This blog post is dedicated to Nimey, a very sweet, gentle and loving pooch who succumbed to the effects of caffeine toxicity due to lack of immediate veterinary attention to ensure his health and safety. His separation anxiety overwhelmed him, and he found and consumed tea leaves while he was home alone early one morning.
Has your pet ever gotten into something it should not have and eaten it? Some pets are good at opening cabinets and will remove items to eat sometimes in an effort to relieve anxiety. Others find the opportunity of an open garbage can and decide to rummage. Eating toxic food (or plant, chemical, etc.) is something many pet owners fear and for good reason. As humans, there are so many toxins to pets in our environment. Most of us know about chocolate toxicity. Fewer of us think about coffee and tea, which are also toxic to our pets. Pets are much more sensitive to the effects of caffeine than people are. If you aren’t sure about toxicity of something your pet consumed, please call your nearest emergency clinic or your full service veterinary hospital or better yet, rush them to the veterinarian for observation at the least and tell your veterinarian what happened so they can decide the best course of action for the safety of your pet.
When rushing your pet to your vet, please give them information like what was ingested, how much and when it was ingested. Also, let them know if there are any underlying health issues your pet has been diagnosed with previously.
Caffeine can be found in the following: coffee, tea, soda, energy drinks, and some weight loss supplements. One or two licks of coffee or tea are not likely to cause issues in pets, however, coffee grounds or beans and tea leaves or bags can be seriously life-threatening. Upon consumption of these in any amount known or unknown, the pet should be taken right away to the nearest full-service veterinary hospital or emergency hospital. Pets can and will die with overexposure if not treated quickly enough. Dr. Bross cannot stress this enough. Pets can and will die from caffeine consumption! Don’t think it won’t happen to you or your pet. Depending on the amount ingested, clinical signs of hyperactivity, restlessness, vomiting, elevated heart rate, high blood pressure, abnormal heart rhythms, tremors, and elevated body temperature will likely occur and progress to the severity of seizures, collapse, and death. Once these clinical signs are evident, your pet’s chances of survival become questionable. Please give your pet every fighting chance possible to survive if they have been exposed to any type of toxin. This means immediate veterinary care is essential. If you cannot get your pet to the vet, please contact a friend or family for help. We highly recommend having an emergency plan in place before the need arises. Having your closest emergency clinic phone number already stored in your phone’s contact list and also knowing where the clinic is physically located ahead of time is highly advised just in general for your pet’s safety. Most people are willing to help out in times of emergency. Please do not “wait and see” how your pet does after toxin ingestion. That is the perfect recipe for the death of your beloved pet.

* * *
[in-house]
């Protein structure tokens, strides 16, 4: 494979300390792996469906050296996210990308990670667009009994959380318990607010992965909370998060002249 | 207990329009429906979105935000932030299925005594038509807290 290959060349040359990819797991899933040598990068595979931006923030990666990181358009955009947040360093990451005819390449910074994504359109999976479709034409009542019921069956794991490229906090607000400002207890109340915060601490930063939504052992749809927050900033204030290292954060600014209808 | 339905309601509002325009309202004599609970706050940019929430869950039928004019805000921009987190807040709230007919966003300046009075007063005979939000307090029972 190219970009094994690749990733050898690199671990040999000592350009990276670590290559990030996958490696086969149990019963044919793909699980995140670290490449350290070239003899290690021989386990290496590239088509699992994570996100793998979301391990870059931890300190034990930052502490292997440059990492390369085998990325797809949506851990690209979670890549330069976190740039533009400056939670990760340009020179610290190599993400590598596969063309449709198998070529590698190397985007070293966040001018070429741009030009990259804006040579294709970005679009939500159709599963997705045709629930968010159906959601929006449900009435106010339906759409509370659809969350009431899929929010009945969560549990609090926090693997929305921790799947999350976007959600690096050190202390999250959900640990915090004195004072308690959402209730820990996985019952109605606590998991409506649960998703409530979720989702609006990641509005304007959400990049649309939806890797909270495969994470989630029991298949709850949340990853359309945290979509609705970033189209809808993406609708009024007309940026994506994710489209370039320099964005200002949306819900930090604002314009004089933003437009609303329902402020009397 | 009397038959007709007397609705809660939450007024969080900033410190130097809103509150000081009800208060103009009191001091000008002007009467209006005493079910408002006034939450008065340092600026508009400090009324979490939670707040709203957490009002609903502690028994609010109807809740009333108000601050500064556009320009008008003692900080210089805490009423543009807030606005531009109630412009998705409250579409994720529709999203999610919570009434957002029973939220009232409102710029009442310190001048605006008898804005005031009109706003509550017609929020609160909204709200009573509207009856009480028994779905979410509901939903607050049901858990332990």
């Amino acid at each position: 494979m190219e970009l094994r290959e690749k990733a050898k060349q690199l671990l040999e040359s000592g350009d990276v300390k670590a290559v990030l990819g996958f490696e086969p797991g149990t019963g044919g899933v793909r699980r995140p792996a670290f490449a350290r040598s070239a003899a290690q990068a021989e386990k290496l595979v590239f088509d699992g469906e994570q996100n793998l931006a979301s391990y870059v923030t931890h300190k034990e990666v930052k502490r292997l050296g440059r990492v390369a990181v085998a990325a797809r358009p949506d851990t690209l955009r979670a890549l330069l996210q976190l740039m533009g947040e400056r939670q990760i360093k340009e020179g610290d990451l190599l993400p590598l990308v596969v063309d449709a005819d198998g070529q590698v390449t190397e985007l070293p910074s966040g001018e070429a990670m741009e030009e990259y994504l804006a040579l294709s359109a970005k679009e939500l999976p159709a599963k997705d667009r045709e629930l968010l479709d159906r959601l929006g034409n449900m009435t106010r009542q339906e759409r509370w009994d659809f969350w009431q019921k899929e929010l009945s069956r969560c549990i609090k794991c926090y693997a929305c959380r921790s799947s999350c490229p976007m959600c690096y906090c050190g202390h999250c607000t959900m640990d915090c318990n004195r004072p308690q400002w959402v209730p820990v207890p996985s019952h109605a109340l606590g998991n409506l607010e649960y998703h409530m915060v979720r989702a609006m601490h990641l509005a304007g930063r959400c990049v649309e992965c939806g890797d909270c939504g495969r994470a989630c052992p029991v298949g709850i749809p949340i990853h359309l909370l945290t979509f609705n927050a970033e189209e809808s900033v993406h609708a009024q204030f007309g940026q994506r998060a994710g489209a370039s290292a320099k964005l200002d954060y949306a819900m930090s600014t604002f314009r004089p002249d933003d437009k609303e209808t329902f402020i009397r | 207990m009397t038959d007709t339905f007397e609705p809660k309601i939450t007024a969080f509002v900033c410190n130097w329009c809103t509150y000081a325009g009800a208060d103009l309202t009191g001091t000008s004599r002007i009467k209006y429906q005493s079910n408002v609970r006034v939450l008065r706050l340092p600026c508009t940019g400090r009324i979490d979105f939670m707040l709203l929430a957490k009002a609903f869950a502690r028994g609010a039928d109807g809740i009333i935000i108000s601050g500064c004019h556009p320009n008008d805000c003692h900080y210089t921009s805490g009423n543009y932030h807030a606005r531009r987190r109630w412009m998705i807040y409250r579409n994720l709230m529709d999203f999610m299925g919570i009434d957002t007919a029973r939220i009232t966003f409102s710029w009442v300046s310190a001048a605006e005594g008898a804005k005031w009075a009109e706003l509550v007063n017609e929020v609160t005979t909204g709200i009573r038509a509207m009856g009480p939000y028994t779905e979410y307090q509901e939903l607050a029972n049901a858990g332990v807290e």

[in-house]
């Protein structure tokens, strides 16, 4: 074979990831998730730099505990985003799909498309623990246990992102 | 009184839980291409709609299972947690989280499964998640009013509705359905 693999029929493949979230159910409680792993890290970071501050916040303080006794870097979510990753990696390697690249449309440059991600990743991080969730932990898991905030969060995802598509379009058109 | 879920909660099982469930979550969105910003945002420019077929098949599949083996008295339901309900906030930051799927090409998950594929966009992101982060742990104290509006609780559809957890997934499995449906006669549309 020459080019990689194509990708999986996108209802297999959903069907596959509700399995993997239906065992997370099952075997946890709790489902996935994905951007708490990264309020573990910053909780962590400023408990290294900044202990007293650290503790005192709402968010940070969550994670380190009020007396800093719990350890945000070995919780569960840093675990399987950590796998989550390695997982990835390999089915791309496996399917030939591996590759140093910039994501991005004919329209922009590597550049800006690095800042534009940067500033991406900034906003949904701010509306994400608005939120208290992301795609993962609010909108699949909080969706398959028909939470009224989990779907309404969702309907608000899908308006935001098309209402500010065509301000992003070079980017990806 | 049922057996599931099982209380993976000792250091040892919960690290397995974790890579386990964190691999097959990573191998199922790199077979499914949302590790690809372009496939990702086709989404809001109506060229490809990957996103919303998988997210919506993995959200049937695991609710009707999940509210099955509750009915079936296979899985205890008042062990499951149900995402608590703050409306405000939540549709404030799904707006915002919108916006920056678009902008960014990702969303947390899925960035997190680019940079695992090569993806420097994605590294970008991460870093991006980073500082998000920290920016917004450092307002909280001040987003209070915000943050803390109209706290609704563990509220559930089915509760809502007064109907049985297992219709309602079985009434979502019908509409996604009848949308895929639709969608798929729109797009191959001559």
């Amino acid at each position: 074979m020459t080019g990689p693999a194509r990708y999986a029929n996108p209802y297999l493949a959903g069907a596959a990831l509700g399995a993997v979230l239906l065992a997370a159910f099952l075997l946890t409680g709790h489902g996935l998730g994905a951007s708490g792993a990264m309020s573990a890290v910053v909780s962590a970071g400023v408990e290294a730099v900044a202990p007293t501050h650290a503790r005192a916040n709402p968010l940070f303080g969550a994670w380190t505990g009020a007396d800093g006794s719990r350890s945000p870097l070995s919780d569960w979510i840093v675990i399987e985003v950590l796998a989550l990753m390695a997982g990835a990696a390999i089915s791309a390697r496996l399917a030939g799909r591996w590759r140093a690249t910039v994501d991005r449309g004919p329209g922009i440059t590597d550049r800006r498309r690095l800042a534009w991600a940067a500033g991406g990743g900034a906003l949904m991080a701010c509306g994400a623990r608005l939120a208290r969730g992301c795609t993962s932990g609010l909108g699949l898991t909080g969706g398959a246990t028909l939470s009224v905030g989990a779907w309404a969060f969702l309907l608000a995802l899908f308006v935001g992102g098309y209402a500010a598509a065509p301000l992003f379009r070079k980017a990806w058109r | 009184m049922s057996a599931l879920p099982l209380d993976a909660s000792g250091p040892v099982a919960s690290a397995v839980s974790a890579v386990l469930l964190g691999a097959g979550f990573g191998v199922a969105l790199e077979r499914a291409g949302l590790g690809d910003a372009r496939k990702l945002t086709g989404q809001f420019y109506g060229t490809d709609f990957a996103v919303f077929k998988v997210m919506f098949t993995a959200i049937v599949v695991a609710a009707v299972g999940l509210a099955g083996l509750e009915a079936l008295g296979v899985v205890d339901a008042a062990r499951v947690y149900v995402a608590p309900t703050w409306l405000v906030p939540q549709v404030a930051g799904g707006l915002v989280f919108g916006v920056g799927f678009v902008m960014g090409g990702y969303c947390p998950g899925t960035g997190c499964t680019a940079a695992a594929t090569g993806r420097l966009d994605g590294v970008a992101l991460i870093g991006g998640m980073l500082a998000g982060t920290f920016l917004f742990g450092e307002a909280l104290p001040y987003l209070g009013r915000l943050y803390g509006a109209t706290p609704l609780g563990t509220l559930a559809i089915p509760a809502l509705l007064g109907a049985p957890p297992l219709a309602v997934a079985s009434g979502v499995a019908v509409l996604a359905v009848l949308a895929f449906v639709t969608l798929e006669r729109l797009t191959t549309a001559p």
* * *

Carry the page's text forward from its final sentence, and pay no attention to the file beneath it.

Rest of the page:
For further information about pet toxins, please visit https://www.petpoisonhelpline.com/poison/caffeine/ or